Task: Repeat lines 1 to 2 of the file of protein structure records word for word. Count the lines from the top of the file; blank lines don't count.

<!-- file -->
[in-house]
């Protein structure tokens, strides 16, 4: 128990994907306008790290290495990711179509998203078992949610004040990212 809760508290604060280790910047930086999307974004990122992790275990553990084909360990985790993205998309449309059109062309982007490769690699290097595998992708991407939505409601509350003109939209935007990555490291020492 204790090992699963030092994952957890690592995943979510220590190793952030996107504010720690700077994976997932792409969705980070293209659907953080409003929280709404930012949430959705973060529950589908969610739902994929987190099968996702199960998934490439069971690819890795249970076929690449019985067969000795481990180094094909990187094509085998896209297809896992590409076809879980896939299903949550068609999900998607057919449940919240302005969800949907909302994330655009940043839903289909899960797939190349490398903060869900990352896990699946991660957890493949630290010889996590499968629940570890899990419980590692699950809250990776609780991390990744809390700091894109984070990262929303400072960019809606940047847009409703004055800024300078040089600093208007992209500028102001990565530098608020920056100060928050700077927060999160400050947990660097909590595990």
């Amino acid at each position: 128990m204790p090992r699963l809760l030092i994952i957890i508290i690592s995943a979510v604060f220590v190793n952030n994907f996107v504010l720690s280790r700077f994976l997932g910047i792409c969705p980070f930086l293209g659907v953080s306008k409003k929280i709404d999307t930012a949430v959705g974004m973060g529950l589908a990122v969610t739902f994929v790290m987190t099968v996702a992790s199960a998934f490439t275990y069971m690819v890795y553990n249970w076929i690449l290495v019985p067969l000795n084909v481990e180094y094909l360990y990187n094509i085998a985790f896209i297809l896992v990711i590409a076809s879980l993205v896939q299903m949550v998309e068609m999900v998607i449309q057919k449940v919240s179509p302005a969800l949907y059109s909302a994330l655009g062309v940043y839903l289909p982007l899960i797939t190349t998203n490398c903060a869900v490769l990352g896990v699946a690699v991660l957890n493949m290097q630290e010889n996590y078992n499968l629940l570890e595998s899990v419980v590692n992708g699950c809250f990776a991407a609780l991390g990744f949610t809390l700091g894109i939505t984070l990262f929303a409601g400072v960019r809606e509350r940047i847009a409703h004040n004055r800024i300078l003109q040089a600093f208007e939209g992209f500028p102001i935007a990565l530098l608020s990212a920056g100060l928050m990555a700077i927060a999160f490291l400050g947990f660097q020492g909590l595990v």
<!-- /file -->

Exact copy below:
[in-house]
């Protein structure tokens, strides 16, 4: 128990994907306008790290290495990711179509998203078992949610004040990212 809760508290604060280790910047930086999307974004990122992790275990553990084909360990985790993205998309449309059109062309982007490769690699290097595998992708991407939505409601509350003109939209935007990555490291020492 204790090992699963030092994952957890690592995943979510220590190793952030996107504010720690700077994976997932792409969705980070293209659907953080409003929280709404930012949430959705973060529950589908969610739902994929987190099968996702199960998934490439069971690819890795249970076929690449019985067969000795481990180094094909990187094509085998896209297809896992590409076809879980896939299903949550068609999900998607057919449940919240302005969800949907909302994330655009940043839903289909899960797939190349490398903060869900990352896990699946991660957890493949630290010889996590499968629940570890899990419980590692699950809250990776609780991390990744809390700091894109984070990262929303400072960019809606940047847009409703004055800024300078040089600093208007992209500028102001990565530098608020920056100060928050700077927060999160400050947990660097909590595990």